Wednesday, June 15, 2011

....Only when I laugh

Life hurts. So do accidents.

Monday morning, just as I was getting ready to dry my hair and get to work, the phone rang. On the other end was Brenna, my oldest daughter who still lives in town. Surprisingly the was calmly telling me that she'd been in a serious car accident. Leaving my hair to dry in the wind and clothed myself and hopped in my car to rescue my baby.

There wasn't much I could do. She was standing at the scene trying to gather her wits. Her car was totaled. The other car that t-boned her only lost the license plate.

Due to the accident up the road a few blocks, two of three lanes of traffic had come to a stand still. The drivers in those two lanes waved her across. Cautiously she inched her way across the road, looking for any cars coming up that third lane, a turn lane. When she didn't see anything she went all the way and bam! The driver admitted that he wasn't looking at traffic cause he was watching the police lights up ahead.

When the dust and car parts settle it's Brenna's fault. She's got insurance but the final settlement is yet to be determined. My heart aches for her and the loss of her first safe, new car.

Her body is sore and she is under treatment of a chiropractor. Both her neck and hip is aching....but she says they only hurt when she laughs, or cries.

Accident number two came when one of the fledgling red tail hawks miscalculated and more than likely crash landed, injuring one of its legs.

I discovered this incident on Facebook when I saw someone had posted a news story complete with video of the police officer that found and rescued the young bird from Oak and Broadway. The poor thing was so scared it didn't even bother trying to fly away and easily walked into a large box for transportation to the Dove Lewis Animal Hospital. I am sure that the young bird of prey is now in the hands of the Audubon Society. Whether it will be released back into the wild is yet to be determined.

One of the teens had injured its leg prior to the three leaving the nest this past week. Everyone following the raptor cam was concerned about it. How would the leg injury affect his fledgling activities? Days prior to his leaving the nest the leg seemed to mend and allow him to fly away with his siblings.

However, all of the birds were now out of our sight. Unless we were physically downtown Portland we would not know what the birds were up to. Local folks posted updates on Facebook, but none of us had any control or would be able to assist the juveniles in any way.

Thankfully, the bird rescue was recorded by the local news station, KGW, and we were able to see for ourselves that the bird was injured, same leg as the one injured in the nest. (Today the Audubon Society messaged me that the bird is okay and being watched by their expert staff at the rehabilitation center.)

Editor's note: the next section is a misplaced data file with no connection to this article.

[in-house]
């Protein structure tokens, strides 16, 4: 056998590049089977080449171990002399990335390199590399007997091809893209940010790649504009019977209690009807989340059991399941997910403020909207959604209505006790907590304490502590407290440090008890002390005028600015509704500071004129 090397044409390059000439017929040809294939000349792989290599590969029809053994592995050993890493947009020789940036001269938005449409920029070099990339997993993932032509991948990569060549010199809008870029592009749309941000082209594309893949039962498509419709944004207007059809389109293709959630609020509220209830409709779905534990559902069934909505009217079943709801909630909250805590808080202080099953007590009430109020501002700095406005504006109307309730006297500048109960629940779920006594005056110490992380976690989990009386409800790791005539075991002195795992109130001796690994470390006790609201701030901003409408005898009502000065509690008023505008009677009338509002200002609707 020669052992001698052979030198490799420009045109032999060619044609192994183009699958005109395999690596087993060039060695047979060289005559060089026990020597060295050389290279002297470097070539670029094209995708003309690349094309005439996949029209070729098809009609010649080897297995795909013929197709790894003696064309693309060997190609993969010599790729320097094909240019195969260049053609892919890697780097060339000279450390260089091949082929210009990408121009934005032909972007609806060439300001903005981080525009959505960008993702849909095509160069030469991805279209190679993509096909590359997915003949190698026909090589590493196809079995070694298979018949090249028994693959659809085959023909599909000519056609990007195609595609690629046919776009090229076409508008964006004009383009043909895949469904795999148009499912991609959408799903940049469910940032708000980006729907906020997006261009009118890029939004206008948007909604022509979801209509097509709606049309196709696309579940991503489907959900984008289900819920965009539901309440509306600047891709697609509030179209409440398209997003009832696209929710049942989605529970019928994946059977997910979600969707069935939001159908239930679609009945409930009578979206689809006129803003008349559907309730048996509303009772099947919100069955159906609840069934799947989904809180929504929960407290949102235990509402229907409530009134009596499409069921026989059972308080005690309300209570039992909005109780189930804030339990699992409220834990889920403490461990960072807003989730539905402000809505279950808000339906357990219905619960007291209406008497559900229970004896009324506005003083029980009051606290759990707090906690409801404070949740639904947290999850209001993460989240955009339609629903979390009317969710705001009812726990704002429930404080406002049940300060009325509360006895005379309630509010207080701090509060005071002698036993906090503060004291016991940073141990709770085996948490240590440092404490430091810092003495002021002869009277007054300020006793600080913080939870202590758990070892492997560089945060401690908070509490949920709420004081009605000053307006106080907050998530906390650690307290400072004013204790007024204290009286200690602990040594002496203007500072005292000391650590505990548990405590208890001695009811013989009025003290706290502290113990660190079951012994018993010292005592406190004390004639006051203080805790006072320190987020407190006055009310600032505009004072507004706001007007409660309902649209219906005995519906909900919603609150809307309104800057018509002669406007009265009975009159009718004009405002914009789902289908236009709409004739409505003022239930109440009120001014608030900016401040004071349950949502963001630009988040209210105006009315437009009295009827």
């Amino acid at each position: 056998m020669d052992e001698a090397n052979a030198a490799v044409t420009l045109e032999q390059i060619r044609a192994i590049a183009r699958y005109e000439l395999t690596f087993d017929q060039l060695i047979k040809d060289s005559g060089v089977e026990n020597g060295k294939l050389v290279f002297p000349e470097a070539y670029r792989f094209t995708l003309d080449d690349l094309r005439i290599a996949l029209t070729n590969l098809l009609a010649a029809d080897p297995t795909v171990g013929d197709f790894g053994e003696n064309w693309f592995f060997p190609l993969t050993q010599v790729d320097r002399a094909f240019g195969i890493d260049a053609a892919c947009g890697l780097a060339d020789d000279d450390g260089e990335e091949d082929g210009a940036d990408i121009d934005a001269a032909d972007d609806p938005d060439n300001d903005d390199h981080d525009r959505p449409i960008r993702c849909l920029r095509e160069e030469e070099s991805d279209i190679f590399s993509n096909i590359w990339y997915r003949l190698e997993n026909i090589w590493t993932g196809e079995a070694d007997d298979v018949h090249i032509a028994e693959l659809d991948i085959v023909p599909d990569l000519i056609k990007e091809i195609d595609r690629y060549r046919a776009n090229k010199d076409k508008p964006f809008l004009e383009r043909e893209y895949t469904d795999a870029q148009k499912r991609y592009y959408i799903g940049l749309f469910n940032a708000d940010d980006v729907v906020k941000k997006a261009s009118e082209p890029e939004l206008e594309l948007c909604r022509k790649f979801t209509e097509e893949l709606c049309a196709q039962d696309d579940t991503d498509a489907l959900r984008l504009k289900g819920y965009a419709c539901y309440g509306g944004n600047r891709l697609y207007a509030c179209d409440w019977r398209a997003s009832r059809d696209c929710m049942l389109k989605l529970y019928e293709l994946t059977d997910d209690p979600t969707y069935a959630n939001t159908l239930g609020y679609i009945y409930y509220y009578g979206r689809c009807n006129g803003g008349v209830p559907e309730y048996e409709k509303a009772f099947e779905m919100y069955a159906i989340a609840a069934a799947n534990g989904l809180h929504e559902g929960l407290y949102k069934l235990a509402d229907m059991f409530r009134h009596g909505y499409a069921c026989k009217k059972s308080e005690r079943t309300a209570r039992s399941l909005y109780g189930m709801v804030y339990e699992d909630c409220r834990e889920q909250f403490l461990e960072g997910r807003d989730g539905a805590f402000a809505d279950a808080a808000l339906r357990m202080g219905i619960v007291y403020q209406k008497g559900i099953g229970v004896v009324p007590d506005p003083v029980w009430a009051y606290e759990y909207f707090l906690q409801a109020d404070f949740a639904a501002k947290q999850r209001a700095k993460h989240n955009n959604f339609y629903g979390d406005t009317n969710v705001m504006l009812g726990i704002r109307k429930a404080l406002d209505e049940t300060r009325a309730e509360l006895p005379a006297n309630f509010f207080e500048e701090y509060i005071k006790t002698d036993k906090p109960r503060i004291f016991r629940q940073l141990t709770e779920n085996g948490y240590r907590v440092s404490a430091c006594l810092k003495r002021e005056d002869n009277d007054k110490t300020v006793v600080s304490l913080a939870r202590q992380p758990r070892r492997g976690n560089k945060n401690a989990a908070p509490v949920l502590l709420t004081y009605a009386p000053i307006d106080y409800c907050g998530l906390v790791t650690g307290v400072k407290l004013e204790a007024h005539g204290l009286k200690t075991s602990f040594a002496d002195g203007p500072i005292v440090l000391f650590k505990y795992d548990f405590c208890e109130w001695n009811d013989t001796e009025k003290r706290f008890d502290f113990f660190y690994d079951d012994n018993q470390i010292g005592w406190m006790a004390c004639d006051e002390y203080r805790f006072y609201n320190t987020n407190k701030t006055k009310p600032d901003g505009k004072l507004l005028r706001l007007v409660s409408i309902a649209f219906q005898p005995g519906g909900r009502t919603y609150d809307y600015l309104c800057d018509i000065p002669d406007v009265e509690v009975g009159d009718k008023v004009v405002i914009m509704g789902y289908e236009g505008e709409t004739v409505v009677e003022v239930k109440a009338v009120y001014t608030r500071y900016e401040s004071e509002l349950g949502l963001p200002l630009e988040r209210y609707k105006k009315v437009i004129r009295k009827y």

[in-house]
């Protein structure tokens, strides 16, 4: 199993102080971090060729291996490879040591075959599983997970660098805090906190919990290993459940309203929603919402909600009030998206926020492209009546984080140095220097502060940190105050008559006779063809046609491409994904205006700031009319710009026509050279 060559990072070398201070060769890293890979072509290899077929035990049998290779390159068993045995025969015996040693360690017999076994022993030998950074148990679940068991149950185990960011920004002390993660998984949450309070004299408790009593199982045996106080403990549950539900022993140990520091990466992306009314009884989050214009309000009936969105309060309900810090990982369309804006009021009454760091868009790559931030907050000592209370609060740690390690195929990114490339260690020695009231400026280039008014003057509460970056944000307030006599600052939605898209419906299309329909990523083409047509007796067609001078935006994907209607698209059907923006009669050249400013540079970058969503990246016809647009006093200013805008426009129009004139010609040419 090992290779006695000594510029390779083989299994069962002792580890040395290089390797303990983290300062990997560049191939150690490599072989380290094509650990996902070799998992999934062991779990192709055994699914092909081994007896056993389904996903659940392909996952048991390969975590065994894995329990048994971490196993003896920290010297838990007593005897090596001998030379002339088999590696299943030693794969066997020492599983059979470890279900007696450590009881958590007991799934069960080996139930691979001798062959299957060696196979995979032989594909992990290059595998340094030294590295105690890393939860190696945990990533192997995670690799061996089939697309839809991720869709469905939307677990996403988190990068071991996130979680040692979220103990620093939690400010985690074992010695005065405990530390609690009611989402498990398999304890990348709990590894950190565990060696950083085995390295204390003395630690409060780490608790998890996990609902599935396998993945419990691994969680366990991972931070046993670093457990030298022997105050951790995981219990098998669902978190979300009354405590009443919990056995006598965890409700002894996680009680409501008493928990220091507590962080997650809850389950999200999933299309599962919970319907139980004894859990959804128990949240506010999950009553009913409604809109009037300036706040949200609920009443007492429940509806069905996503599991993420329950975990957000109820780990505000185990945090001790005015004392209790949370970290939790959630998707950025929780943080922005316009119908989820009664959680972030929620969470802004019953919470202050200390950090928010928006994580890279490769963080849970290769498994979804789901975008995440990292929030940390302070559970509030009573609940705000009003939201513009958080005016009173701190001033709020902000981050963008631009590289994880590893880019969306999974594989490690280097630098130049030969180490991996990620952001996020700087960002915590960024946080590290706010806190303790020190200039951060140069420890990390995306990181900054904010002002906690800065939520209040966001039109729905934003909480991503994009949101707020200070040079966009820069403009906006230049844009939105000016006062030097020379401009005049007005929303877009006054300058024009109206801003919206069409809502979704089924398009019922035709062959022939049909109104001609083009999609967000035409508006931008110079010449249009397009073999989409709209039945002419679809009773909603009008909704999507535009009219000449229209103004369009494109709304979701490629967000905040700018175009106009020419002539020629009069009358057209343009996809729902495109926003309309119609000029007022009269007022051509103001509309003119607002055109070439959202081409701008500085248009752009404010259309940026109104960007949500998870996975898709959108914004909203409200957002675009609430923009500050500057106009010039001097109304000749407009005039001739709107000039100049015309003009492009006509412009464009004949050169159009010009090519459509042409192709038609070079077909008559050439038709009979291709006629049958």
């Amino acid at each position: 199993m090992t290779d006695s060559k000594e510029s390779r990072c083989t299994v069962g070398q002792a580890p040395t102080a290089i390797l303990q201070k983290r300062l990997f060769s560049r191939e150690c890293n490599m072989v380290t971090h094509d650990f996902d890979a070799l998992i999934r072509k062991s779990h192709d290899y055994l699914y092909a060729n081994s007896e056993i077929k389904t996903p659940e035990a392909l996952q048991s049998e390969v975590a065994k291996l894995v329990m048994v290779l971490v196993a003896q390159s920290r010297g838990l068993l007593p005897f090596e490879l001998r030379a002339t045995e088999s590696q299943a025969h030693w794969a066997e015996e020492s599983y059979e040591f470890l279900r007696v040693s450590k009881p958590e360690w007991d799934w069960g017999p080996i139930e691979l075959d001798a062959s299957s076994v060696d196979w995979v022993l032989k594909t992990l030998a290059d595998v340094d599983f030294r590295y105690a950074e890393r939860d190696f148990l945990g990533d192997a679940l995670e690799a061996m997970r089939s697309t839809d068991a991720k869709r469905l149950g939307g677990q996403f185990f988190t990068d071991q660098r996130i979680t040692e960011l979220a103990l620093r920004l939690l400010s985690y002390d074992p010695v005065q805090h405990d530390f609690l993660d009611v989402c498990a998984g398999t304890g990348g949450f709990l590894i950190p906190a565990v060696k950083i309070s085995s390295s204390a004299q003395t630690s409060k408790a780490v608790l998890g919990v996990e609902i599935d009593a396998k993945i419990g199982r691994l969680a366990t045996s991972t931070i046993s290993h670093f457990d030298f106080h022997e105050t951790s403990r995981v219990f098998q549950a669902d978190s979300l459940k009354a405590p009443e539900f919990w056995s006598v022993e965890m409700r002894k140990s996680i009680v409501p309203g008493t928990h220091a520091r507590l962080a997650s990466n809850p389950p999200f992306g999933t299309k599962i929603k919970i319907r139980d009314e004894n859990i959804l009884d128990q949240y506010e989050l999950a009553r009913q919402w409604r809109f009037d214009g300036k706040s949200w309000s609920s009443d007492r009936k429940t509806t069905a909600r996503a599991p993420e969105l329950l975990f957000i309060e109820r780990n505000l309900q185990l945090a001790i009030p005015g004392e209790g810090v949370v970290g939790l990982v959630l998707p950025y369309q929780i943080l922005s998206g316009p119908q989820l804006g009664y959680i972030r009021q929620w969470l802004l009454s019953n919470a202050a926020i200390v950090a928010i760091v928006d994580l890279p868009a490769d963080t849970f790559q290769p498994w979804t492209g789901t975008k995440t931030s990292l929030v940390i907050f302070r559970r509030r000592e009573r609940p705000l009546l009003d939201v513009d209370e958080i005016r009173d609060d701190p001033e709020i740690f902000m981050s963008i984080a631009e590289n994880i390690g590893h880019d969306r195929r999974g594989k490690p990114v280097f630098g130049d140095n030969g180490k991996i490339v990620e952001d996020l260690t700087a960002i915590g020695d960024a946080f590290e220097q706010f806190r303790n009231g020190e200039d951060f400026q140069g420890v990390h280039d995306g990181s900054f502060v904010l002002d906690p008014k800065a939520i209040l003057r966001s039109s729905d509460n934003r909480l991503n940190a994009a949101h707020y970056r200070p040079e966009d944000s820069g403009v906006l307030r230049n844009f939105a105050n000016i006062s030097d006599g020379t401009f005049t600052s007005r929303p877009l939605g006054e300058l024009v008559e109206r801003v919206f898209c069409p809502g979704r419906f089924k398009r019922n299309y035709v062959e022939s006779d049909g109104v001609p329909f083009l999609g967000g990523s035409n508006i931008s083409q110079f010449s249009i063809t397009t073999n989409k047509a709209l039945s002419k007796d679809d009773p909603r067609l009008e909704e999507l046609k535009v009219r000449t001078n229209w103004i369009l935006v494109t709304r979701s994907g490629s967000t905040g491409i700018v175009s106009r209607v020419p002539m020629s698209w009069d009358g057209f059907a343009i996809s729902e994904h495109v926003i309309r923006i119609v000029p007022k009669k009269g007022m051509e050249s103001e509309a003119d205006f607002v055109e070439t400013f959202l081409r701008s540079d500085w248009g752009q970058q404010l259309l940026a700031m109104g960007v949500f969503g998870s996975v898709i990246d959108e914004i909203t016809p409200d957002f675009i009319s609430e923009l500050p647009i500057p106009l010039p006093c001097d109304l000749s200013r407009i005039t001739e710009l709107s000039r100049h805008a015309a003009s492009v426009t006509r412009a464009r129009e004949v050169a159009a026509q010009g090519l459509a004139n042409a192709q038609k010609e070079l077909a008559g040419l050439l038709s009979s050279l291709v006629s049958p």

It's hard for people to watch real life unfold before their eyes. There are no guarantees that these birds will survive beyond their first year of life. In fact, it is almost a miracle that the three hawks survived till now! Death or severe injury could have befallen them prior to their leaving the nest and certainly is a great possibility from here on out.

We cannot keep these birds from harm.

I cannot keep my kids from harm...unless I plan to keep them in a bubble for the rest of their lives, which would be completely miserable.

To live in this world we must accept that bad things happen. That is a part of life. Keeping the bad things at bay is not living. Some of life's most exciting adventures come to us when situations run amuck. :)

The pain and agony of defeat comes with thrill and adventure....if you choose to look at it that way.

Learning also happens. I bet Brenna will NEVER cross a road in that same manner again.

And there are funny memories of this incident for Brenna. Certainly not then, maybe not now... but soon. I did get after Officer J. Fair! He kept doggin' Brenna to get a tow truck to get her car out of the way. The 3rd time I told him to back off. Yes I did.

We will also remember the 'dude' that hit her. What a gem. He admitted he wasn't paying attention to the road. And yet it is Brenna's fault. A lesson to learn.

Pain, heartache and disappointment hurt. But only when I laugh.

Friday, June 10, 2011

Fly Away

When my children were small I pretty much lived in the moment. Together we made it through one day after another doing the things that families should do when their children are young. Watching the kids play, dance, sing and quarrel with one another, teaching them how to play, work and love. Through each phase of development I embraced the moment and enjoyed them right where they were. Many of these moments are recorded on video. I am so thankful that we have "Kalie can't dance" forever etched on DVD along with many hours of music, song, dance and just plain silliness.

Not once do I remember thinking about how my life would change when my children 'flew the coop.' Thinking about having an empty nest was not something that occurred to me when my children were young. It's not like I wanted them to always be with me but I just never imagined my life without them living in my home with me.